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Why does Colorado Democrat believe he can beat Rep. Lauren Boebert in a rematch?

In one of the most unexpectedly exciting midterm races in the country, 55-year-old “common sense” Democrat Adam Frisch failed to kick Congressional Colorado firebrand Lauren Boebert in the November election by just 564 votes.

While the next house election isn’t until 2024, Frisch looks forward to ousting the “anger management” circus leader from office.

“She didn’t even win her homeland,” Frisch said in disbelief. “Only a small handful of members of Congress lose their homeland.”

While the next house election isn’t until 2024, Adam Frisch looks forward to ousting the ‘anger management’ circus leader from office

Frisch speaks to voters in Colorado

Frisch speaks to voters in Colorado

Rep.  Lauren Boebert (R-Colorado) blamed other Republicans for the vote as to why she failed to get more votes in the November midterm elections.

Rep. Lauren Boebert (R-Colorado) blamed other Republicans for the vote as to why she failed to get more votes in the November midterm elections. “I don’t know if there wasn’t enough enthusiasm for our top candidates for governor and senate or what happened there.”

When asked to explain why Boebert, who lives in Garfield County, was not getting more votes, she shifted the blame to other Republican candidates.

“I don’t know if there wasn’t enough enthusiasm for our top candidates for governor and senate or what happened there,” Boebert said. Wall Street Journal in December, “but there was a lot of shifting in the vote.”

While many voters in Colorado’s 3rd Congressional District turned their noses up at voting for Boebert, Frisch claims the national Democratic Party held him back during the midterm elections by “abandoning” rural America and promoting heavenly climate goals and a disjointed energy policy. to bring forward. .

“We just went to every nook and cranny, city and community we could, and often we were the only candidate who ever showed up, the only Democrat who ever showed up.”

The former Aspen City Councilman was practically a newcomer to politics. “It’s mostly moms and dads who stand up,” he said of the wealthy ski enclave’s council. “I was probably the first person ever to take a city council seat and do other things in politics.”

Born on a Native American reservation in Montana to healthcare-practicing parents who grew up in Minneapolis, Frisch first came to Colorado through ski racing for the University of Colorado at Boulder.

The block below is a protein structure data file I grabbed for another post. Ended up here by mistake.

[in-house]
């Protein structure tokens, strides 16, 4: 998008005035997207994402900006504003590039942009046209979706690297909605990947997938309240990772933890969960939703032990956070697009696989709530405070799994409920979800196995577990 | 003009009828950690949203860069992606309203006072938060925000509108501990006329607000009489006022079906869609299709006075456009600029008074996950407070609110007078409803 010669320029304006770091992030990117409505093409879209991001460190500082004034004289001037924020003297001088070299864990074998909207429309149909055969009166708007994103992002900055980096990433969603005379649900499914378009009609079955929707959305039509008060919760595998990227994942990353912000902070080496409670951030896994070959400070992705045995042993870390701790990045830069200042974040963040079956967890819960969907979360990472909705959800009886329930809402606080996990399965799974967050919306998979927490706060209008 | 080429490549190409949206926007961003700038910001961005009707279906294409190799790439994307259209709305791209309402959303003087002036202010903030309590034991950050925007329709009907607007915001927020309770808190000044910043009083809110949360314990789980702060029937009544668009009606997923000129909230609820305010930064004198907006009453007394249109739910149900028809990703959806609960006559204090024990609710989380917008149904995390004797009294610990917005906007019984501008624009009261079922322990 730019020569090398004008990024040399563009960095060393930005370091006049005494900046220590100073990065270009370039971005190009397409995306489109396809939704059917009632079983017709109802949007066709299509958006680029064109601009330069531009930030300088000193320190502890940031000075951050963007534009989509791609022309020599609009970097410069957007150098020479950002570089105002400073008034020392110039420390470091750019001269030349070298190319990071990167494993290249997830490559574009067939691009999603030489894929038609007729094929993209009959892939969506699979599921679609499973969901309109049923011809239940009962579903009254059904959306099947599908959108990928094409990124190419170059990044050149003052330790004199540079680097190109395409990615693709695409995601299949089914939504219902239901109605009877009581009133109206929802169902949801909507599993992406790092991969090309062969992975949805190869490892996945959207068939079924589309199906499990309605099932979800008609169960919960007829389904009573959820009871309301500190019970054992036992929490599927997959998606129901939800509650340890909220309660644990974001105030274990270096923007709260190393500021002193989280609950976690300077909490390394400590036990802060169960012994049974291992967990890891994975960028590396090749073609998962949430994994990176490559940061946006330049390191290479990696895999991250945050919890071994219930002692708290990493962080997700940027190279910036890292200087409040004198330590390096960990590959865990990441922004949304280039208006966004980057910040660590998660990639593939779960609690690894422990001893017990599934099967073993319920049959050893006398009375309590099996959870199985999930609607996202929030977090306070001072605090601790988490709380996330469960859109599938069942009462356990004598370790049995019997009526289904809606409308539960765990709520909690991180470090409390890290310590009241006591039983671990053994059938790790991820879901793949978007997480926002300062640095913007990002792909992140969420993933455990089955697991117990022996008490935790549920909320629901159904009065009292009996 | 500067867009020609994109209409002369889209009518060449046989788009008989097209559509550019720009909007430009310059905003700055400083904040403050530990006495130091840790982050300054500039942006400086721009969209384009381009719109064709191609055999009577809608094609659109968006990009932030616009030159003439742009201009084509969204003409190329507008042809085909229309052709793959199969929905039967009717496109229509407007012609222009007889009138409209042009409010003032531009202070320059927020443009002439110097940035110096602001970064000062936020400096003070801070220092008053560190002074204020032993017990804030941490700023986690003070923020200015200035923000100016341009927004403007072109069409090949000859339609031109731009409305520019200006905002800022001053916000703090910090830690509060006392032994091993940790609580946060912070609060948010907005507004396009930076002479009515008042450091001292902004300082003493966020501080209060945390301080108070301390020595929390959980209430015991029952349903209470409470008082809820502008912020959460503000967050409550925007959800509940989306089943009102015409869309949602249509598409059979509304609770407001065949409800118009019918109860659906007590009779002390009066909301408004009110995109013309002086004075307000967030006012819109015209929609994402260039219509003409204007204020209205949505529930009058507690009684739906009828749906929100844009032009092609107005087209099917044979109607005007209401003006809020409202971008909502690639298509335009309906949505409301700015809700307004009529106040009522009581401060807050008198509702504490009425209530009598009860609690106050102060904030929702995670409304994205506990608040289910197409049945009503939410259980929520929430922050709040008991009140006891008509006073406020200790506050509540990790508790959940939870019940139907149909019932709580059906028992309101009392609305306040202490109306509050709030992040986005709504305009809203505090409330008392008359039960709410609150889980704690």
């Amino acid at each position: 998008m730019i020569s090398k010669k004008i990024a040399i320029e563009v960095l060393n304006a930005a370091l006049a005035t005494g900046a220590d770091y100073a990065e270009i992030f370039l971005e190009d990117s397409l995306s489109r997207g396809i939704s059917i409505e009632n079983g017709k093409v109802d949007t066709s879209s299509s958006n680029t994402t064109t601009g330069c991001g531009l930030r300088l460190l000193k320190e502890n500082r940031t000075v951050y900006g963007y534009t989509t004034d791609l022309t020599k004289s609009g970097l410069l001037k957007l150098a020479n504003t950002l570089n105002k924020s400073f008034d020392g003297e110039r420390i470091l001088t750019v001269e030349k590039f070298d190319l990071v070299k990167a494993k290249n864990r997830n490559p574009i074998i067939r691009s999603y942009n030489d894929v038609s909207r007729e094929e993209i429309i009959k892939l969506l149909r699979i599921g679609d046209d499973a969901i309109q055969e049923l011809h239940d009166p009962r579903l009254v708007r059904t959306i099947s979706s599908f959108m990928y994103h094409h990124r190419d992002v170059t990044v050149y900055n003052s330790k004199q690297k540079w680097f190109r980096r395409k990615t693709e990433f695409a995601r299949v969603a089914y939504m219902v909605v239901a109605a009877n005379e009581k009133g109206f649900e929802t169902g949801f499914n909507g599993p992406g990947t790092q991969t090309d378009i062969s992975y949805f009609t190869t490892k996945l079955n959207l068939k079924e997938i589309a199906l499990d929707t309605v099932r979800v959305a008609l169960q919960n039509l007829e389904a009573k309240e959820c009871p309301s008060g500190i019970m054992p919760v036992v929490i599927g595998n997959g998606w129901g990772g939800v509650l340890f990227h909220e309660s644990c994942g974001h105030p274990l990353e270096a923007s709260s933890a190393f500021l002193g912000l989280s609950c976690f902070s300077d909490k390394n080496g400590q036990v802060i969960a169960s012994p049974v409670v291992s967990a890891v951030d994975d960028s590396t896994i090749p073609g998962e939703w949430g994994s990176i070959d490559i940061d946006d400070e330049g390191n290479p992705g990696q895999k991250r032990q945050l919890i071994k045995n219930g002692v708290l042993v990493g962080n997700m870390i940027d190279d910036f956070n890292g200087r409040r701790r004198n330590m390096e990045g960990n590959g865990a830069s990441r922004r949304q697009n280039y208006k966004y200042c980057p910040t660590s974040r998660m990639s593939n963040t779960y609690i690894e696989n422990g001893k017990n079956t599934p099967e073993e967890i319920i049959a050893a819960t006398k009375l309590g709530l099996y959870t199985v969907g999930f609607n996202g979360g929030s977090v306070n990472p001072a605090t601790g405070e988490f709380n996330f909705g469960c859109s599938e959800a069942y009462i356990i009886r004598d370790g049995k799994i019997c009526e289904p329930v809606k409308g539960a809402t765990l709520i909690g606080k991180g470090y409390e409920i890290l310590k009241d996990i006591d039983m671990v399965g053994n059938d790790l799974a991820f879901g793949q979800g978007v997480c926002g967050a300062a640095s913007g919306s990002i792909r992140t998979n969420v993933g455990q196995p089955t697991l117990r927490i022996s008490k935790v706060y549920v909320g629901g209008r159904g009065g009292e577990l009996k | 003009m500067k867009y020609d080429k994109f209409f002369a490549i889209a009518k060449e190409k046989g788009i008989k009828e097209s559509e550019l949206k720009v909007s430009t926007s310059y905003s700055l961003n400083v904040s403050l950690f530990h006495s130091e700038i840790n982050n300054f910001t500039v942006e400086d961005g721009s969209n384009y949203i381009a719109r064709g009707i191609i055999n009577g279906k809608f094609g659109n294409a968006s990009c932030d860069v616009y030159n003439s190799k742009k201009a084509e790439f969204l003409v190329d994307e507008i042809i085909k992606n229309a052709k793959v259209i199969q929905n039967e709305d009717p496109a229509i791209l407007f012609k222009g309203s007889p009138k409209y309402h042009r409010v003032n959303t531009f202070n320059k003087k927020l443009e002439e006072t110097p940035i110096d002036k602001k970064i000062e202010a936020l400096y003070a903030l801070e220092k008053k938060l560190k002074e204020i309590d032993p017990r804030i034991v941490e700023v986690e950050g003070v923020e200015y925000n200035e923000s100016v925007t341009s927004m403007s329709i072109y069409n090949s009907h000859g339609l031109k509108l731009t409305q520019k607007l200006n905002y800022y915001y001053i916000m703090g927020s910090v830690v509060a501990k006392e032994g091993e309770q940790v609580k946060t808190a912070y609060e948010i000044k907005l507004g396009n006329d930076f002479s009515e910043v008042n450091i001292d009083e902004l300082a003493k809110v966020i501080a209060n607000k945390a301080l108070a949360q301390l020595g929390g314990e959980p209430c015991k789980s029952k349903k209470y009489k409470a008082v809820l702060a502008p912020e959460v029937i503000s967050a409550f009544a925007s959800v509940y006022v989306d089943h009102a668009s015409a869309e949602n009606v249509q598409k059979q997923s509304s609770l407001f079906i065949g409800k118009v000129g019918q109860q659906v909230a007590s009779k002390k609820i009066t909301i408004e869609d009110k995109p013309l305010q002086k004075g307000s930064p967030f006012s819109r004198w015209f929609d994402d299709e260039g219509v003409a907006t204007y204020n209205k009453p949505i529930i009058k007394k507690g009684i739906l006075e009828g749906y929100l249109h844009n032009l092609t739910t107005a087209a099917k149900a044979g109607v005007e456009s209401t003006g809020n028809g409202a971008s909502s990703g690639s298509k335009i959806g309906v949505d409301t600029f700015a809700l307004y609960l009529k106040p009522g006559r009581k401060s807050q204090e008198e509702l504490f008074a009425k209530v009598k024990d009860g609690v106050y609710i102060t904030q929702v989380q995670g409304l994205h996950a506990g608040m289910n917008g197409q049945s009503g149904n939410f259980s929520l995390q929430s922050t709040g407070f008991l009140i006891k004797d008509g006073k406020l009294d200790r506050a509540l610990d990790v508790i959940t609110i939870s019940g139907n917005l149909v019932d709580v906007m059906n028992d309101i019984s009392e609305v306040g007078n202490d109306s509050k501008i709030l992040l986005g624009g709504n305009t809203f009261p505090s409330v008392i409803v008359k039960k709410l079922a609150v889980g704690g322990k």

He was injured before he even started racing for the team and eventually found his way to New York City – where he transitioned from waiting tables to working in international finance for over a decade, spending time throughout Asia and London.

“After 9/11, I went to a lot of funerals. I thought it would be a time to reset, got through the winter in Colorado in 2001-2002, finally met the proverbial girl at the next store and the rest is history,” he said. Frisch and his wife Katy have two children and live in Aspen.

The couple have lived in Aspen for nearly two decades, where Frisch has made a living in home building and construction.

Katy is now a member of the school board. “She and I think the kids should go to school, almost at all costs.”

During the Covid-19 pandemic, a teacher shortage prompted Frisch to get his substitute teaching license and teach pre-K and kindergarten a few days a week.

His self-proclaimed “vagabond” lifestyle has endowed him with views that are skeptical of partisan politics.

“I always tell people if there was a party to get things done, I’d be that party,” he said, adding that he sees himself on the Problem Solvers’ Caucus when he comes to Congress.

“I’m not going to spend my time on an oversight committee yelling and screaming at tech executives about why they don’t have more Twitter followers,” he said, referring to Boebert and the oversight committee’s Big Tech censorship revenge tour.

Frisch's self-described

Frisch’s self-described “vagabond” lifestyle has endowed him with views skeptical of partisan politics

Rep.  Lauren Boebert (R-Colorado) and former President Donald Trump have strong political ties, especially after announcing his third presidential bid in November

Rep. Lauren Boebert (R-Colorado) and former President Donald Trump have strong political ties, especially after announcing his third presidential bid in November

Frisch criticized his opponent as ‘not focused on the court but focused on himself’.

“There’s a farm bill every six years and she doesn’t want to work on it. She doesn’t want to be on the agriculture committee, she wants to be on the oversight committee.’